Venezuela: Uprising failure will be of limited relief to Maduro
Regime has faced down the latest challenge to its authority but there are likely to be more
A supporter of Venezuelan president Nicolas Maduro displays a picture of late leader Hugo Chavez during a rally on May Day in Caracas. Photograph: Juan Barreto/AFP/Getty Images
The fact that the day after President Nicolás Maduro accused him of attempting a coup, Venezuela’s opposition leader, Juan Guaidó, could lead a mass May Day rally in the capital, Caracas, illustrates the extent of the political chaos in the South American country.
Though Maduro has promised there would be no impunity for Tuesday’s events, in which Guaidó announced the start of a military uprising only to see it fizzle out after a day of clashes, he has so far not moved to carry out his threat.
Although leaving Guaidó at liberty risks making him look weak to his own Chavista hardliners, Maduro must calculate that detaining him could provoke the US and other regional governments into a more aggressive stance against his increasingly embattled dictatorship.
It is still unclear exactly what happened on Tuesday. Claim and counter-claim have been made, and various theories circulate. One is that Guaidó was rushed into an improvised civic-military uprising, perhaps to avoid the threat of imminent arrest three months after he declared himself president in a bid to topple Maduro.
But if Tuesday did in fact constitute a more carefully planned military uprising that somehow went wrong or was betrayed, its failure will bring only a limited amount of relief to the Maduro regime.
Over the course of modern Latin American history many such military movements, against both dictatorships and democracies, were unsuccessful. But they helped chip away at a government’s authority until, in many cases after a series of apparently hapless efforts, one of them succeeded.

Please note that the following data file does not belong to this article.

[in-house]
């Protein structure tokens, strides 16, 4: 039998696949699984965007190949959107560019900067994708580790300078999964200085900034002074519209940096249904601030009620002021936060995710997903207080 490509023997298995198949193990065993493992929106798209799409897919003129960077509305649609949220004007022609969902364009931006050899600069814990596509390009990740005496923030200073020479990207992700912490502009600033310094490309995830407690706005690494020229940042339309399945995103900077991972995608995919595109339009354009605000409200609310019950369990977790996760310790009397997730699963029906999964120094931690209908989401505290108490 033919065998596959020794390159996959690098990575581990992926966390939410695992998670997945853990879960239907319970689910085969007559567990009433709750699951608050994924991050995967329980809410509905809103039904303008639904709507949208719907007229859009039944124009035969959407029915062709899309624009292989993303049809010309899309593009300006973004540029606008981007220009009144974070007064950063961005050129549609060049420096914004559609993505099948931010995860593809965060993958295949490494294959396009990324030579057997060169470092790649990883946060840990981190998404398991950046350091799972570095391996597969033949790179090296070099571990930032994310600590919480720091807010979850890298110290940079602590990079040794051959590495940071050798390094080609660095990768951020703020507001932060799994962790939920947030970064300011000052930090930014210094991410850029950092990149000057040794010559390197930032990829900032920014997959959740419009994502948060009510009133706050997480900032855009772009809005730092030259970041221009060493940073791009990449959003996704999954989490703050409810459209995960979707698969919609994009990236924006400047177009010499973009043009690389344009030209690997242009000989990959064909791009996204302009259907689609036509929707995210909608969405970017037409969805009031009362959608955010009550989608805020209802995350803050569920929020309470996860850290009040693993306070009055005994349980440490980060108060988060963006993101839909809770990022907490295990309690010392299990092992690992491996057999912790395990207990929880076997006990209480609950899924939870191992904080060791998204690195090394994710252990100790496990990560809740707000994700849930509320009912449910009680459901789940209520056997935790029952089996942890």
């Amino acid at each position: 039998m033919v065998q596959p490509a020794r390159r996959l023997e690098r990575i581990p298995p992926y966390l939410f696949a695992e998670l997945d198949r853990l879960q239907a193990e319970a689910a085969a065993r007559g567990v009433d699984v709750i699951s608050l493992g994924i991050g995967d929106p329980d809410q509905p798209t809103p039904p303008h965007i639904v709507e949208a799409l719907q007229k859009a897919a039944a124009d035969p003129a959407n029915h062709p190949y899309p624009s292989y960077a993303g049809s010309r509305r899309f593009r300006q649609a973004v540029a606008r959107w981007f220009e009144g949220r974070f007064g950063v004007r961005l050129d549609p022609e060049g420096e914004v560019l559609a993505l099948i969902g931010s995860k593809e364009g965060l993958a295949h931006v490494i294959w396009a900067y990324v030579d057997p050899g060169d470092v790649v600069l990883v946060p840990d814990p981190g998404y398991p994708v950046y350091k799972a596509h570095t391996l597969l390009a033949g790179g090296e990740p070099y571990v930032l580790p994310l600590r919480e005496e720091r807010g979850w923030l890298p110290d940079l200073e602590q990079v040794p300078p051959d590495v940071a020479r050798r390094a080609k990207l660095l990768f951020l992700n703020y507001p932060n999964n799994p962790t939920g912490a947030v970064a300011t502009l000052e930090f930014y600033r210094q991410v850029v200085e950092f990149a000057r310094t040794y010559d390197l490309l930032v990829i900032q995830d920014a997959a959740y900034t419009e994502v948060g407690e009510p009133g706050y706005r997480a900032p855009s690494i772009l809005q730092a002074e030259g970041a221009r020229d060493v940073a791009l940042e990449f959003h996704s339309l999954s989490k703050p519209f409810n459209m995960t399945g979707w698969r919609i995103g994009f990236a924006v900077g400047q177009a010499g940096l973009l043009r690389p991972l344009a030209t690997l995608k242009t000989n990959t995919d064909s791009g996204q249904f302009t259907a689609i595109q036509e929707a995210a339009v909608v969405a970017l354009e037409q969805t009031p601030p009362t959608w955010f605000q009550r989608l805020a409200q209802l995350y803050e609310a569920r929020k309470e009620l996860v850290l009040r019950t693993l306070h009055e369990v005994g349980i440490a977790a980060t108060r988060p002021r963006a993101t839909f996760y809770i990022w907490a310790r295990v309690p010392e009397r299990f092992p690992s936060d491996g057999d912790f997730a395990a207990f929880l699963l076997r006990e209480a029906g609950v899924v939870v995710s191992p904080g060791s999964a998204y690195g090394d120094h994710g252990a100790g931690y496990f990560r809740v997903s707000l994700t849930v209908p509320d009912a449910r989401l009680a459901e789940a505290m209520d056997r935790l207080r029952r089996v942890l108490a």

The Chavistas around Maduro have sought to counter this threat by two means. One is by allowing the military to debase itself in its own orgy of corruption. While many analysts are calling for an international outreach to the generals in a bid to peel them away from the Chavistas, others baulk at such a strategy, pointing to the fact that the upper ranks now include some of the region’s biggest cocaine traffickers.
The other strategy relies on old-fashioned repression. Chavismo has already snuffed out several attempts from within the armed forces to topple it. But it must do so every time one of these takes place. Fail once and its leaders could face exile, jail or worse.
This reality helps explain the paranoia that is a constant feature of reports that leak out from inside the heart of the regime. So the likeliest outcome of this week’s events is an intensification of political repression. Many of the hundreds of political prisoners currently in jail in Venezuela are members of the security forces, and the Venezuelan military is believed to be one of the most spied-upon institutions on the continent – but by its own political masters as opposed to any foreign power.
This dual-track strategy for ensuring the loyalty of one of its last supports is high-risk for an already discredited regime. Maduro may have faced down the latest challenge to his authority but there are likely be more.